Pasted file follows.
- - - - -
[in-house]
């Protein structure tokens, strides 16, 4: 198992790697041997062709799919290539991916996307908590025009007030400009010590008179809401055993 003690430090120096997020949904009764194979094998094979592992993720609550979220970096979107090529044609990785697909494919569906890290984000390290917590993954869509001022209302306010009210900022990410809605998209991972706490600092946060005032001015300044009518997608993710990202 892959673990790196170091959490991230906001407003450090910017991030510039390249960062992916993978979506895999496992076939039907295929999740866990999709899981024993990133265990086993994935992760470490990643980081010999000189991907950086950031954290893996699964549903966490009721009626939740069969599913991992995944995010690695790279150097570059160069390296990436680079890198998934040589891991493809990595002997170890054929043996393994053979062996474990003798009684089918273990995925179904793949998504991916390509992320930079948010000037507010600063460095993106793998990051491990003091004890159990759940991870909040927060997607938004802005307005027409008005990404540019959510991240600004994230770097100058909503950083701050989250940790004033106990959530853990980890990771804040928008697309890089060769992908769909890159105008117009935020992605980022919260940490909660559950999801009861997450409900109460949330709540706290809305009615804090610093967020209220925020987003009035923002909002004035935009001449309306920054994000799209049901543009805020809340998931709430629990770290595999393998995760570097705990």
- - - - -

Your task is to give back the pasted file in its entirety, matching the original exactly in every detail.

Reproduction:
[in-house]
């Protein structure tokens, strides 16, 4: 198992790697041997062709799919290539991916996307908590025009007030400009010590008179809401055993 003690430090120096997020949904009764194979094998094979592992993720609550979220970096979107090529044609990785697909494919569906890290984000390290917590993954869509001022209302306010009210900022990410809605998209991972706490600092946060005032001015300044009518997608993710990202 892959673990790196170091959490991230906001407003450090910017991030510039390249960062992916993978979506895999496992076939039907295929999740866990999709899981024993990133265990086993994935992760470490990643980081010999000189991907950086950031954290893996699964549903966490009721009626939740069969599913991992995944995010690695790279150097570059160069390296990436680079890198998934040589891991493809990595002997170890054929043996393994053979062996474990003798009684089918273990995925179904793949998504991916390509992320930079948010000037507010600063460095993106793998990051491990003091004890159990759940991870909040927060997607938004802005307005027409008005990404540019959510991240600004994230770097100058909503950083701050989250940790004033106990959530853990980890990771804040928008697309890089060769992908769909890159105008117009935020992605980022919260940490909660559950999801009861997450409900109460949330709540706290809305009615804090610093967020209220925020987003009035923002909002004035935009001449309306920054994000799209049901543009805020809340998931709430629990770290595999393998995760570097705990």